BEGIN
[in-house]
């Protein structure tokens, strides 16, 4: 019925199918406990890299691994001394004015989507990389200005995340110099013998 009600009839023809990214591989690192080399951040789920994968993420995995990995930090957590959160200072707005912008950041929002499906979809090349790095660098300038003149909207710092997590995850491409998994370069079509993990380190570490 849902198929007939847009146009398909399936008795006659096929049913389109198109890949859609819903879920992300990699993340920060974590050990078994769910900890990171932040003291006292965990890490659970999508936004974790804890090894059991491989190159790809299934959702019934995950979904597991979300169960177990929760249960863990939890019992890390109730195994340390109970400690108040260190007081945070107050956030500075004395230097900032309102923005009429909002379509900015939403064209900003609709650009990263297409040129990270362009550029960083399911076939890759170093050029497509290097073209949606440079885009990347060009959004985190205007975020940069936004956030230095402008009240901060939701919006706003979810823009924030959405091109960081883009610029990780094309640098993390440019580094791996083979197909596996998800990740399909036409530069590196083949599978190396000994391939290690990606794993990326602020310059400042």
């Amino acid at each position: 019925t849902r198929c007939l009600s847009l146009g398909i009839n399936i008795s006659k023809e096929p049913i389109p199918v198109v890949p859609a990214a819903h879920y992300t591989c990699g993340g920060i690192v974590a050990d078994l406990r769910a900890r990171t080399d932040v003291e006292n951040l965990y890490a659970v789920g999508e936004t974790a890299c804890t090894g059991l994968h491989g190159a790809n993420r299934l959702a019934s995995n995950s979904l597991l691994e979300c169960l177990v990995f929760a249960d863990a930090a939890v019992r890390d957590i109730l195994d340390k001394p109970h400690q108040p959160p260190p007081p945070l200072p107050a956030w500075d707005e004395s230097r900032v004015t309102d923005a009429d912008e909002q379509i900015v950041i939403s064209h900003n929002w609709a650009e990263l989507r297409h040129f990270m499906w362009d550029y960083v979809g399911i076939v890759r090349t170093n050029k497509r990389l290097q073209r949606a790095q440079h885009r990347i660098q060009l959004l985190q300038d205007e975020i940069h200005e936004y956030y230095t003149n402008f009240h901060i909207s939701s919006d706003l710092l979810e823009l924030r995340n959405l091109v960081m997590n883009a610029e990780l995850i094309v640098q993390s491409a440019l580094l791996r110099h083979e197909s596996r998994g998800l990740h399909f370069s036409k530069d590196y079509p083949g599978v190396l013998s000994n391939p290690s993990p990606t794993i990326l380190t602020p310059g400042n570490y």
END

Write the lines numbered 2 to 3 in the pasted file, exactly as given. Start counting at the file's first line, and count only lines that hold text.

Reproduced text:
């Protein structure tokens, strides 16, 4: 019925199918406990890299691994001394004015989507990389200005995340110099013998 009600009839023809990214591989690192080399951040789920994968993420995995990995930090957590959160200072707005912008950041929002499906979809090349790095660098300038003149909207710092997590995850491409998994370069079509993990380190570490 849902198929007939847009146009398909399936008795006659096929049913389109198109890949859609819903879920992300990699993340920060974590050990078994769910900890990171932040003291006292965990890490659970999508936004974790804890090894059991491989190159790809299934959702019934995950979904597991979300169960177990929760249960863990939890019992890390109730195994340390109970400690108040260190007081945070107050956030500075004395230097900032309102923005009429909002379509900015939403064209900003609709650009990263297409040129990270362009550029960083399911076939890759170093050029497509290097073209949606440079885009990347060009959004985190205007975020940069936004956030230095402008009240901060939701919006706003979810823009924030959405091109960081883009610029990780094309640098993390440019580094791996083979197909596996998800990740399909036409530069590196083949599978190396000994391939290690990606794993990326602020310059400042």
């Amino acid at each position: 019925t849902r198929c007939l009600s847009l146009g398909i009839n399936i008795s006659k023809e096929p049913i389109p199918v198109v890949p859609a990214a819903h879920y992300t591989c990699g993340g920060i690192v974590a050990d078994l406990r769910a900890r990171t080399d932040v003291e006292n951040l965990y890490a659970v789920g999508e936004t974790a890299c804890t090894g059991l994968h491989g190159a790809n993420r299934l959702a019934s995995n995950s979904l597991l691994e979300c169960l177990v990995f929760a249960d863990a930090a939890v019992r890390d957590i109730l195994d340390k001394p109970h400690q108040p959160p260190p007081p945070l200072p107050a956030w500075d707005e004395s230097r900032v004015t309102d923005a009429d912008e909002q379509i900015v950041i939403s064209h900003n929002w609709a650009e990263l989507r297409h040129f990270m499906w362009d550029y960083v979809g399911i076939v890759r090349t170093n050029k497509r990389l290097q073209r949606a790095q440079h885009r990347i660098q060009l959004l985190q300038d205007e975020i940069h200005e936004y956030y230095t003149n402008f009240h901060i909207s939701s919006d706003l710092l979810e823009l924030r995340n959405l091109v960081m997590n883009a610029e990780l995850i094309v640098q993390s491409a440019l580094l791996r110099h083979e197909s596996r998994g998800l990740h399909f370069s036409k530069d590196y079509p083949g599978v190396l013998s000994n391939p290690s993990p990606t794993i990326l380190t602020p310059g400042n570490y």